As with any amp, you have to make sure the total load is not more than the amp is rated for. For instance, you’d have to be careful running two 4-ohm voice coils from a mono amp. Running speaker cables from both terminals is a parallel connection, which would get you a 2-ohm load. It’s electrically the same as paralleling the voice coils with jumpers, then driving them with a single run from the amp.
Edit: I forgot to mention that your JBL's have dual binding posts in case the user prefers to bi-wire or passively bi-amp the speakers. If the binding posts are fitted with plugs, and that's what's preventing you from using bananas, they can usually be removed with a small jeweler's screwdriver.
I am still jacking with my truck system & the sub/enclosures I built.
Thanks for the info, I think it might just be plugs in the end under the caps.
Now if I only knew what "bi-wire or passively bi-amp the speakers" meant I would be in great shape.
For the record, I have asked several of the other designers I work with & none of them have been able to help me with my questions concerning the amp loads of speaker systems.....we just dont deal with them on offshore rigs very often...
Don't worry too much about it, Cam. Without getting into longwinded explanations, bi-wire refers to running a set of speaker cables to each set of binding posts, after removing the jumper that connects them of course, terminating at the amp's output. Passive bi-amping refers to using a separate amp connected to each set of binding posts while using the speakers' own crossover. This, compared to active bi-amping, which uses an active outboard crossover. Don't concern yourself with this; it's not a big deal relative to your issue.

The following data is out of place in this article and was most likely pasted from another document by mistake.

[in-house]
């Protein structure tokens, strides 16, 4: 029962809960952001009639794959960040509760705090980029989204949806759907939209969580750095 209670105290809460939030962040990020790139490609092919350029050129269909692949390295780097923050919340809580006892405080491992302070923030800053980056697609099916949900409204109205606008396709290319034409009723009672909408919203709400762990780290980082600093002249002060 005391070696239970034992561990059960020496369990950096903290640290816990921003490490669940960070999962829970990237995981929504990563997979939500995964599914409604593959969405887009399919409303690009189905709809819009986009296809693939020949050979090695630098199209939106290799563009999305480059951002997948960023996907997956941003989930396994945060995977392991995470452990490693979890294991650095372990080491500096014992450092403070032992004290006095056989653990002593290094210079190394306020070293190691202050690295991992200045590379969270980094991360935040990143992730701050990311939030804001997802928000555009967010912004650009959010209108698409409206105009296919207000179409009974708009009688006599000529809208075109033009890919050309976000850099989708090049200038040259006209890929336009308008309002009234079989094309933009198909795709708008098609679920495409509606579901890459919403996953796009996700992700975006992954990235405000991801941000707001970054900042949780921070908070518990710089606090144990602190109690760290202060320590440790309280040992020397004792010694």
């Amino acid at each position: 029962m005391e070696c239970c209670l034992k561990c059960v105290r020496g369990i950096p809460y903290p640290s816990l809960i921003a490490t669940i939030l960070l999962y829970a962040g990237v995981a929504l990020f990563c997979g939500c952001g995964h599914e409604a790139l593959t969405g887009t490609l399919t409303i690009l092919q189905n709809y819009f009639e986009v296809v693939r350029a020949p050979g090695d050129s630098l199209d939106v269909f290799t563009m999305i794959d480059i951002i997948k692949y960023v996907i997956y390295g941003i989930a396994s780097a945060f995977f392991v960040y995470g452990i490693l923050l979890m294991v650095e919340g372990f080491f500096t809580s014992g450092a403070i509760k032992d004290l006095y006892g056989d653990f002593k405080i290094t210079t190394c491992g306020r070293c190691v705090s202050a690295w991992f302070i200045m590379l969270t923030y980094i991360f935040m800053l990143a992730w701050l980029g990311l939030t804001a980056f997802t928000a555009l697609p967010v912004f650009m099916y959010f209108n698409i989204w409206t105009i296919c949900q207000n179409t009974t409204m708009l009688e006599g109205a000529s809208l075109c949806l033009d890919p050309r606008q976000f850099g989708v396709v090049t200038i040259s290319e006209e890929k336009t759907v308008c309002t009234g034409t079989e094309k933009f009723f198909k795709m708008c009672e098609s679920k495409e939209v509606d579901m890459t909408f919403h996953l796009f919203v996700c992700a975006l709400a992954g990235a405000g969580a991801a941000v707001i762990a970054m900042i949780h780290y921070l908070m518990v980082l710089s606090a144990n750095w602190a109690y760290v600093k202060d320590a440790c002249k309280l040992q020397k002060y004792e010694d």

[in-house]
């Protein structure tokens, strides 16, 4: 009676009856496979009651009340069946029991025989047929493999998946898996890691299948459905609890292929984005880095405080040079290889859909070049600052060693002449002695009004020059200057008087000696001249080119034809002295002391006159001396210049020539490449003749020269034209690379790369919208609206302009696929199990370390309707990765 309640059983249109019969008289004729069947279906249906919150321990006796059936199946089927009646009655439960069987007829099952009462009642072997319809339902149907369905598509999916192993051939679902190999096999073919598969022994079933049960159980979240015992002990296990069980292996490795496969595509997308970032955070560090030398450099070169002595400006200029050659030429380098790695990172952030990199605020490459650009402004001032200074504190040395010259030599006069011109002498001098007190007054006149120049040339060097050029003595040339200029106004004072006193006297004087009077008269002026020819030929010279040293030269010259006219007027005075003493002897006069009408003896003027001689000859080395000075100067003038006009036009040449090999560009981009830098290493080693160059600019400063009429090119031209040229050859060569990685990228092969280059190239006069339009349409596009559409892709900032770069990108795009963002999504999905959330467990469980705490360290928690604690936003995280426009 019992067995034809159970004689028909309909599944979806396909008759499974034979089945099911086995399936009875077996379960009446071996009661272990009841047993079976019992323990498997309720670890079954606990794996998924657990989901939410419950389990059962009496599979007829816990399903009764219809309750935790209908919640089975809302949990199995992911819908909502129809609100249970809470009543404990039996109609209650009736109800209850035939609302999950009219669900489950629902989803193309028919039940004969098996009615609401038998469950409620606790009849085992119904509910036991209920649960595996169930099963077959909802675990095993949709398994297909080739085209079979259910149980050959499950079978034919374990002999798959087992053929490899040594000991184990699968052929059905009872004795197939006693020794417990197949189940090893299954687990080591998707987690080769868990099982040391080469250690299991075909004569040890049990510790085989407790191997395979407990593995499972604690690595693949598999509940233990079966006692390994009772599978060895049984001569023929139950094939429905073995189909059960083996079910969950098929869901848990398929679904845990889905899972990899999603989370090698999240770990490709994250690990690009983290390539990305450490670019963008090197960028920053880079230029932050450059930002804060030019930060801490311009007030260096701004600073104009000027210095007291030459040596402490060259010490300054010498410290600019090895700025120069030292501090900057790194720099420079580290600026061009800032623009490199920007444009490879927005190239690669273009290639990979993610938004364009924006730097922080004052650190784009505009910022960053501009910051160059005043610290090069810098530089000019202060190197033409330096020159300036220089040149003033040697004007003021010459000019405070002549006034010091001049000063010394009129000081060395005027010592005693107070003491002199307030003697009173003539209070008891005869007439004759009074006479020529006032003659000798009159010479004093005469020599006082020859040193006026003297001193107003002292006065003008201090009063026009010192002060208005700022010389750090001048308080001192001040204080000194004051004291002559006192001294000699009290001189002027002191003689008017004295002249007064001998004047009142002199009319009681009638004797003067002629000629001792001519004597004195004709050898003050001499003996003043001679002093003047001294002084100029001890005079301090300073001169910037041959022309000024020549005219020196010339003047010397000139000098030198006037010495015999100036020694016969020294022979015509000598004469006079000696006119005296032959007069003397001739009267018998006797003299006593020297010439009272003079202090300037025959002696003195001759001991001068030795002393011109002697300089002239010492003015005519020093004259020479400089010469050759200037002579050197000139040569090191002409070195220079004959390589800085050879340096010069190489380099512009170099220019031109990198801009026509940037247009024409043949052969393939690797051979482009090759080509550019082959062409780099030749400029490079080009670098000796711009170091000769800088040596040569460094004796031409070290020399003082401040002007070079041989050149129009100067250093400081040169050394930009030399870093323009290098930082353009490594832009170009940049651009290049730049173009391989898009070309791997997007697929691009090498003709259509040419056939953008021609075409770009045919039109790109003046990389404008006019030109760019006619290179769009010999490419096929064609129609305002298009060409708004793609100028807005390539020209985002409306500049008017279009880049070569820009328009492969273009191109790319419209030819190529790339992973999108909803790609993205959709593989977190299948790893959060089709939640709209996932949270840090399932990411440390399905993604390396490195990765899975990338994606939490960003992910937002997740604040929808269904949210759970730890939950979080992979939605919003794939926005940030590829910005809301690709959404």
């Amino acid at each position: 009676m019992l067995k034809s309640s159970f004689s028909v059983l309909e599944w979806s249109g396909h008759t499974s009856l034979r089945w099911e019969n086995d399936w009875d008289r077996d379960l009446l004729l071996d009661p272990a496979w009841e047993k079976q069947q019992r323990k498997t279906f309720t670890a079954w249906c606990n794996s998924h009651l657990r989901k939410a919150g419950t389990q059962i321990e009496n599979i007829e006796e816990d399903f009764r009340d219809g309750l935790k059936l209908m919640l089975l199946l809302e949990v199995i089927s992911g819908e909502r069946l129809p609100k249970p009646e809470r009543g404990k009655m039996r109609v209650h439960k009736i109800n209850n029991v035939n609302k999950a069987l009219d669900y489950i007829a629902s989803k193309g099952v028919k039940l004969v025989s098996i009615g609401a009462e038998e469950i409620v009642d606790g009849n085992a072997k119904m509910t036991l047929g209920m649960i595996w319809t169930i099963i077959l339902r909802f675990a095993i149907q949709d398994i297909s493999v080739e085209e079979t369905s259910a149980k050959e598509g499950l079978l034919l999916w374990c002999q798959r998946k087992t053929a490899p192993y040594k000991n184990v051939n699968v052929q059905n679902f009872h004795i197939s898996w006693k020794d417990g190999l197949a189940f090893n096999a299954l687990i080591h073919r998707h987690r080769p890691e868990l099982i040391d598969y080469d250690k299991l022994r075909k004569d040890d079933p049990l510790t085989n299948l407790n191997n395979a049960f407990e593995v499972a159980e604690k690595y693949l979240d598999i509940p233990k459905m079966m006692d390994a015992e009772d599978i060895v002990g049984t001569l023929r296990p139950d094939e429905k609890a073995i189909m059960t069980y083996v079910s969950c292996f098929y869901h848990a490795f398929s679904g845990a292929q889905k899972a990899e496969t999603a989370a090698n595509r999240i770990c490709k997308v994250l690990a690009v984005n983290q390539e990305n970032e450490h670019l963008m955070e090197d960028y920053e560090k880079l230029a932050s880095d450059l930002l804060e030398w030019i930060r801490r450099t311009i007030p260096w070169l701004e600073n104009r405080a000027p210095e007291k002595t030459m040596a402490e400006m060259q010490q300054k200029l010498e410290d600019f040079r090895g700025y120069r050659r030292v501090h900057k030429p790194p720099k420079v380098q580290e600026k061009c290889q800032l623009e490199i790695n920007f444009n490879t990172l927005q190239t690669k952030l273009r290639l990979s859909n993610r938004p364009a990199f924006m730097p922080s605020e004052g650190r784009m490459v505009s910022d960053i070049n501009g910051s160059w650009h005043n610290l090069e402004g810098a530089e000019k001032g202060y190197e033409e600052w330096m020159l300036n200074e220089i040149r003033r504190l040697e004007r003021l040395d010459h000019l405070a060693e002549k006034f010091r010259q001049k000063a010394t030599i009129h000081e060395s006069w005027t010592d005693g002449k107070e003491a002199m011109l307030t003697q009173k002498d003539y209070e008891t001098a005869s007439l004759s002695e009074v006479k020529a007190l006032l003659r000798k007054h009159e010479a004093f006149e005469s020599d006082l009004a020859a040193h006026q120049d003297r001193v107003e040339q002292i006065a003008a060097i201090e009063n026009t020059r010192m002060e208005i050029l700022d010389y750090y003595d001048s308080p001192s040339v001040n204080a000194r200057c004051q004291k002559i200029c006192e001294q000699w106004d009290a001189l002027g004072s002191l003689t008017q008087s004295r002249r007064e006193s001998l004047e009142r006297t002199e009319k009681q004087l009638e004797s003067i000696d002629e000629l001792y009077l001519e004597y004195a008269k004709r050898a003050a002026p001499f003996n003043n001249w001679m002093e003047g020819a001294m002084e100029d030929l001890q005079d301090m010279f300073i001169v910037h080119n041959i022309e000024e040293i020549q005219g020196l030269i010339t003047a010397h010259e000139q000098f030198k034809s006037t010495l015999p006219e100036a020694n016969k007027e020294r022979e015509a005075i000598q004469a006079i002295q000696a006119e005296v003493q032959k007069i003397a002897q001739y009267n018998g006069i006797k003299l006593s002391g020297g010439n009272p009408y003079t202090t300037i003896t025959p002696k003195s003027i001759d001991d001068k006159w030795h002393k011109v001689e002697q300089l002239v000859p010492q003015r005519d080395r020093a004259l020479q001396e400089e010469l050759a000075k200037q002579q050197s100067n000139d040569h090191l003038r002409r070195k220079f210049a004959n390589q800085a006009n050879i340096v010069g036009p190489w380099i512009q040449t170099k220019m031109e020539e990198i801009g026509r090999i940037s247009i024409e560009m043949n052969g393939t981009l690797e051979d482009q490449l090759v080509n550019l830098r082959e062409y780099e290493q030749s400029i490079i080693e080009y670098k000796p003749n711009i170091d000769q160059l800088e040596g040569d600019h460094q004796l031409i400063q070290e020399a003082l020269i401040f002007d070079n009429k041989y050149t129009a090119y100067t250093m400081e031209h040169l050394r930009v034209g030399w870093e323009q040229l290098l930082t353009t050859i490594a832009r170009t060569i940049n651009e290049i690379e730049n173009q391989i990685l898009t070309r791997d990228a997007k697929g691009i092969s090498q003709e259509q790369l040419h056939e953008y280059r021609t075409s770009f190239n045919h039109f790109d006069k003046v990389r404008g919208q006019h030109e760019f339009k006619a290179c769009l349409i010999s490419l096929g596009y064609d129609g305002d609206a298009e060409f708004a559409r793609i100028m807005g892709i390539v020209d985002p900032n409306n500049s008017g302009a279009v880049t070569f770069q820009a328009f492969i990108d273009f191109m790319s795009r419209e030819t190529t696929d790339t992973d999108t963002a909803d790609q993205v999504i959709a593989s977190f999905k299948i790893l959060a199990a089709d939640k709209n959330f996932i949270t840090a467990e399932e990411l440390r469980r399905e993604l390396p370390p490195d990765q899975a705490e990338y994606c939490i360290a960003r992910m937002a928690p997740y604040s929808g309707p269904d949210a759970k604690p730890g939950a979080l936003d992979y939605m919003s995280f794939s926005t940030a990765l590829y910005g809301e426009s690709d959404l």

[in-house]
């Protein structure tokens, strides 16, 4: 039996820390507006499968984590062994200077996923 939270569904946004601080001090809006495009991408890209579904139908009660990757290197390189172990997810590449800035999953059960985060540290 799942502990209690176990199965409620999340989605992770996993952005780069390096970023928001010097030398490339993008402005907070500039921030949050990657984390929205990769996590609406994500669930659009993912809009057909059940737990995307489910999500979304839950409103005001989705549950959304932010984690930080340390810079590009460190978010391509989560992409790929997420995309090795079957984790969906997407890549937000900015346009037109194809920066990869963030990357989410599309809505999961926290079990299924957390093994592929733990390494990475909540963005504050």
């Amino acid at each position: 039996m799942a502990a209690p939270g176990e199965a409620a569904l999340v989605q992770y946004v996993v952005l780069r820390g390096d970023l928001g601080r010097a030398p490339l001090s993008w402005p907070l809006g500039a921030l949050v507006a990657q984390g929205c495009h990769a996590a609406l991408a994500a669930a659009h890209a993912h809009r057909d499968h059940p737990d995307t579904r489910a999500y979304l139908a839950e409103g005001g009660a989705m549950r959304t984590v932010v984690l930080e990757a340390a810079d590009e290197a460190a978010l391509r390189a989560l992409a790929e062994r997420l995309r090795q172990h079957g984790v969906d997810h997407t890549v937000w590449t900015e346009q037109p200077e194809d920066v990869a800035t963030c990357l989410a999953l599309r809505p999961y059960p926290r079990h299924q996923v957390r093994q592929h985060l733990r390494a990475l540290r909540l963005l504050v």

Actually, the outputs are paralleled internally, not bridged. Not to sound argumentative, but why can't a sub be bi-wired with a mono amp? I can easily bridge my amp and bi-wire my sub with a dedicated set of cables to each 18" driver. I prefer to run each driver on its own channel, but that's beside the point.
Cam, Actually the binding posts on the speakers should allow banana plugs. The binding posts usually have a small "cover" built into them which can be popped off or even penetrated by a drill to get them out.
I remember a few years back ... it was either a receiver or an amp that I was reading about and the covers were in place on those binding posts. Apparently, the U.K. (I believe) doesn't want people to plug in their equipment to binding posts because the electrical plugs are similar. The plugs on the binding posts are put in place to appease those requesting this safety-type feature.